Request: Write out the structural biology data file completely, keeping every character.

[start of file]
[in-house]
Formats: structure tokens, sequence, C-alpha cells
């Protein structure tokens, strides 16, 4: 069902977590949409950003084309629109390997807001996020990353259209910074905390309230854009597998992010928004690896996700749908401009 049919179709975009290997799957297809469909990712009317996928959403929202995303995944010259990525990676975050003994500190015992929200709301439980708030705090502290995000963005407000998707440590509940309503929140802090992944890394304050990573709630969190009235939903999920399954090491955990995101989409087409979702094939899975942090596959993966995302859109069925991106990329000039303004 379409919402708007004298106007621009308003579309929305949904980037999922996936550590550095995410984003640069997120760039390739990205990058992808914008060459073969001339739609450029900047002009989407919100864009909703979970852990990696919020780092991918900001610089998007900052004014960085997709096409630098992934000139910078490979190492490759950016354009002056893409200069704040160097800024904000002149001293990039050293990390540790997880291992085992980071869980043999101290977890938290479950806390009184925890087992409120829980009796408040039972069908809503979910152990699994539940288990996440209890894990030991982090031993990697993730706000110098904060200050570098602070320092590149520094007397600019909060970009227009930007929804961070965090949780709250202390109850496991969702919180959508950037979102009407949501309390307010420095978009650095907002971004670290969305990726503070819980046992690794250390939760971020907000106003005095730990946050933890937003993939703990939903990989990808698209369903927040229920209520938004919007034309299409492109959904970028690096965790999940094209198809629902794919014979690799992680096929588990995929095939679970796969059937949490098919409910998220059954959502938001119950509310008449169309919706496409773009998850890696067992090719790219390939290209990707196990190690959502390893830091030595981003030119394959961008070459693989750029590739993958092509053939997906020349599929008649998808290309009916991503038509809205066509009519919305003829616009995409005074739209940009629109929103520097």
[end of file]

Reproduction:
[in-house]
Formats: structure tokens, sequence, C-alpha cells
């Protein structure tokens, strides 16, 4: 069902977590949409950003084309629109390997807001996020990353259209910074905390309230854009597998992010928004690896996700749908401009 049919179709975009290997799957297809469909990712009317996928959403929202995303995944010259990525990676975050003994500190015992929200709301439980708030705090502290995000963005407000998707440590509940309503929140802090992944890394304050990573709630969190009235939903999920399954090491955990995101989409087409979702094939899975942090596959993966995302859109069925991106990329000039303004 379409919402708007004298106007621009308003579309929305949904980037999922996936550590550095995410984003640069997120760039390739990205990058992808914008060459073969001339739609450029900047002009989407919100864009909703979970852990990696919020780092991918900001610089998007900052004014960085997709096409630098992934000139910078490979190492490759950016354009002056893409200069704040160097800024904000002149001293990039050293990390540790997880291992085992980071869980043999101290977890938290479950806390009184925890087992409120829980009796408040039972069908809503979910152990699994539940288990996440209890894990030991982090031993990697993730706000110098904060200050570098602070320092590149520094007397600019909060970009227009930007929804961070965090949780709250202390109850496991969702919180959508950037979102009407949501309390307010420095978009650095907002971004670290969305990726503070819980046992690794250390939760971020907000106003005095730990946050933890937003993939703990939903990989990808698209369903927040229920209520938004919007034309299409492109959904970028690096965790999940094209198809629902794919014979690799992680096929588990995929095939679970796969059937949490098919409910998220059954959502938001119950509310008449169309919706496409773009998850890696067992090719790219390939290209990707196990190690959502390893830091030595981003030119394959961008070459693989750029590739993958092509053939997906020349599929008649998808290309009916991503038509809205066509009519919305003829616009995409005074739209940009629109929103520097």